Question: The internist stops a patient’s nosebleed. Is this always a procedure?
Answer: No, if a patient reports with a nosebleed and the physician stops the bleeding with basic methods, you’ll typically opt for the appropriate-level E/M code.
E/M methods: Code minimal attempts at stoppage — including ice or brief, direct pressure — as an E/M service. CPT does not consider these types of treatments separately billable procedures, so an E/M is the way to capture the services the physician provides.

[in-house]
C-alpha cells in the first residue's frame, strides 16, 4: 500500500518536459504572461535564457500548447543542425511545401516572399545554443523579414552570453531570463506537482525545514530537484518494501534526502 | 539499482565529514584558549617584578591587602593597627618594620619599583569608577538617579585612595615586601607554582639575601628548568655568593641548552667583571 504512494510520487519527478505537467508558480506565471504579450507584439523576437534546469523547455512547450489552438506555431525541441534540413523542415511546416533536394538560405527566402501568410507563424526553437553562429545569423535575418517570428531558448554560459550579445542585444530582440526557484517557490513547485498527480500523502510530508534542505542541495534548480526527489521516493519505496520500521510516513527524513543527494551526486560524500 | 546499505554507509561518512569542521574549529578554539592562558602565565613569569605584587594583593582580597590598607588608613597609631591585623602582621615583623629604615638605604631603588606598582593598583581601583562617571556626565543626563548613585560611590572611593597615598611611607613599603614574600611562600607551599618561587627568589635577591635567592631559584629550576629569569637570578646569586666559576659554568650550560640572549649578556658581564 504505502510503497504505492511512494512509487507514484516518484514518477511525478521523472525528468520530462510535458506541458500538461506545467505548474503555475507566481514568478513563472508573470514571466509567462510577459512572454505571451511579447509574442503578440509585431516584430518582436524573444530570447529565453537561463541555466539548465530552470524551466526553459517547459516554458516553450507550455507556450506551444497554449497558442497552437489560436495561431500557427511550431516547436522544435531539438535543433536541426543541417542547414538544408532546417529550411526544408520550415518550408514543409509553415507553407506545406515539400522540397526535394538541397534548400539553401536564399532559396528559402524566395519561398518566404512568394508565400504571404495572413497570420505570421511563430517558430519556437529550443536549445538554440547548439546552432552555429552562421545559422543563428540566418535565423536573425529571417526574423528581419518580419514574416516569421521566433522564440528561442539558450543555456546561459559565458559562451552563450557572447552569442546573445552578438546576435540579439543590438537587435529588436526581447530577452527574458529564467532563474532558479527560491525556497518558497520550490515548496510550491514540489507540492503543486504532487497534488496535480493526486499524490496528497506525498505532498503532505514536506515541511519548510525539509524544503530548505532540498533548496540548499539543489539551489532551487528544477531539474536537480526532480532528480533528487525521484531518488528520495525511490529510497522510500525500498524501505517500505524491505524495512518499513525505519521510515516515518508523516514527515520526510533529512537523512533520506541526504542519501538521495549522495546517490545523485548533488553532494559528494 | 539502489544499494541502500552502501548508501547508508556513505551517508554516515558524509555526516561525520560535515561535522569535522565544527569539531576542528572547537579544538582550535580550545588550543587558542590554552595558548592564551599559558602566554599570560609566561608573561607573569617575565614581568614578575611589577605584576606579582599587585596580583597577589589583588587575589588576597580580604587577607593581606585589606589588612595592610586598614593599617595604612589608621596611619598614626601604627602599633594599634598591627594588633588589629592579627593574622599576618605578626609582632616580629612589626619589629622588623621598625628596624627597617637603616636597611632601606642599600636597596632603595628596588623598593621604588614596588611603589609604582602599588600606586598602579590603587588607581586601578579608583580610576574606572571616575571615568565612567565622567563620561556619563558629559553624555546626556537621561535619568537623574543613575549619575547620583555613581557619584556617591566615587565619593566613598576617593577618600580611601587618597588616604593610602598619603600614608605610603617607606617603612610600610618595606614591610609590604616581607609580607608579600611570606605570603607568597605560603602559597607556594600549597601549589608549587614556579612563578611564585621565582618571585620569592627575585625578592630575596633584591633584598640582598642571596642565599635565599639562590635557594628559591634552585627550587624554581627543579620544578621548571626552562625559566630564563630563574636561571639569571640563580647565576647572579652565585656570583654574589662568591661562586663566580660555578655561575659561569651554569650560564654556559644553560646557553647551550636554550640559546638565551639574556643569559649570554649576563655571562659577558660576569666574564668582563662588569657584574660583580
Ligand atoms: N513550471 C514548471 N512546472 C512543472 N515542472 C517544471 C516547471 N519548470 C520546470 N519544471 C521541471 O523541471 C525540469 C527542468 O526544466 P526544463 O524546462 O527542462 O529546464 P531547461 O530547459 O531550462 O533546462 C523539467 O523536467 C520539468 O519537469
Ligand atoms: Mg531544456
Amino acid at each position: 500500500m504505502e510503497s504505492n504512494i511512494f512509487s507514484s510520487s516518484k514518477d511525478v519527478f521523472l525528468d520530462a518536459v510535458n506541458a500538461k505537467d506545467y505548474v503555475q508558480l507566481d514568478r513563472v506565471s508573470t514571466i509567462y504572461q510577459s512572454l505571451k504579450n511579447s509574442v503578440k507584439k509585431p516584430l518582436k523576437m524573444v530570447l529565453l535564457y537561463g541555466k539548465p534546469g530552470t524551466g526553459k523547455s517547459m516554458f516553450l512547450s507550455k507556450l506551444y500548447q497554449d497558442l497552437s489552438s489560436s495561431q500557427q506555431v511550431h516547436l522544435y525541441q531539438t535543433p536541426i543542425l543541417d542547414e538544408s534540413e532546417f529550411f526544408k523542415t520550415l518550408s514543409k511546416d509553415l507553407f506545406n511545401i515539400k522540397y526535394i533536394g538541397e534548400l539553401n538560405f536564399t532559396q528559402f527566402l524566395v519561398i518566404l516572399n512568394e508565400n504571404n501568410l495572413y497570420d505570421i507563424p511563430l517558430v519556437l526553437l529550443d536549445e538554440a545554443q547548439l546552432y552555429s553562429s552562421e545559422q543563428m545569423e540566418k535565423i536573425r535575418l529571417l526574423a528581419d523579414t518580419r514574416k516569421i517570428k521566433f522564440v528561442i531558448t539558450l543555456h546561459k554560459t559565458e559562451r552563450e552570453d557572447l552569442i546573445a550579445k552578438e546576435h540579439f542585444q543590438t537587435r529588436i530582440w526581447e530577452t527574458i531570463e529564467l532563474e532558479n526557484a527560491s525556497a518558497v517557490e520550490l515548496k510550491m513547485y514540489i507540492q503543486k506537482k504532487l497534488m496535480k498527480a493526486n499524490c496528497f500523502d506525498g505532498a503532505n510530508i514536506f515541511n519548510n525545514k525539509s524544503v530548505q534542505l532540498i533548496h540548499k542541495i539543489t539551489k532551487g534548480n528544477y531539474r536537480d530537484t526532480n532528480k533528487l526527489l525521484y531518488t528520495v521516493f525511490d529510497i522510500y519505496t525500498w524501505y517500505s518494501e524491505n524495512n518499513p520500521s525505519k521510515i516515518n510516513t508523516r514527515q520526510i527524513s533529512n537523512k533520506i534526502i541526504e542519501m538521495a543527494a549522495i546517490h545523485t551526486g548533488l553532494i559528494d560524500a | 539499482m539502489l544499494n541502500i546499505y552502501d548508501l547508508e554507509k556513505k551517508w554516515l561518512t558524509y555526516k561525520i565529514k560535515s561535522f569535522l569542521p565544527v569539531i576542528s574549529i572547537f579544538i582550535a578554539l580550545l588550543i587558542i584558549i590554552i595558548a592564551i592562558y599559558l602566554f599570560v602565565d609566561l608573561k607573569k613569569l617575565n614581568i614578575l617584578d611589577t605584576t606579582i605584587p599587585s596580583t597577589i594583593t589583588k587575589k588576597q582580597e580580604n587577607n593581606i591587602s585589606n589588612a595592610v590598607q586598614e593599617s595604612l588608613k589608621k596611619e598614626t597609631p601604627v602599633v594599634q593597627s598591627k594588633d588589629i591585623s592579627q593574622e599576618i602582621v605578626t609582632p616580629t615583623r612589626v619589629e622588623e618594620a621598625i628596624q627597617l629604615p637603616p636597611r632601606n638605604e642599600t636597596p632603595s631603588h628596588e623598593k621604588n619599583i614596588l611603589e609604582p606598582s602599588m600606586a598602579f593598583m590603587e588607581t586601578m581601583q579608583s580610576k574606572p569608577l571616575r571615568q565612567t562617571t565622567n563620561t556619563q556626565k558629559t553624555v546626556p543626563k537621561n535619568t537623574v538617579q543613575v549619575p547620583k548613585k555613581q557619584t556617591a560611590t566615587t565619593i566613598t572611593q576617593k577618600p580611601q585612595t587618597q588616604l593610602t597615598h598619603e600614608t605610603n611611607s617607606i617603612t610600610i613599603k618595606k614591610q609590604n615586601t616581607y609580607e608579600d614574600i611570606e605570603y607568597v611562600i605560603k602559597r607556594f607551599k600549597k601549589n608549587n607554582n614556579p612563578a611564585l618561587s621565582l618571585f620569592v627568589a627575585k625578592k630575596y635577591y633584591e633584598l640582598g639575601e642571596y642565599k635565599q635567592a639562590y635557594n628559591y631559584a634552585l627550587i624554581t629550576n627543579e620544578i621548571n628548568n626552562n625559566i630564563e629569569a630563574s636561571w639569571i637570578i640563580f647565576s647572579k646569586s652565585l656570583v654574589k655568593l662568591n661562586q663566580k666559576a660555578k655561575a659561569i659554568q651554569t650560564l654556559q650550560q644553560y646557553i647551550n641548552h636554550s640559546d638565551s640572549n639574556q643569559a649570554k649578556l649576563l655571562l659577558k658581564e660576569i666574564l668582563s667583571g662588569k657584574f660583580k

For example, a 62-year-old established patient reports to the internist with an active right-nostril nosebleed that has lasted for three hours. The internist performs a problem focused history and exam, then uses ice and pressure to treat the nosebleed. Read on for how to code this scenario …
Report 99212 (Office or other outpatient visit for the...
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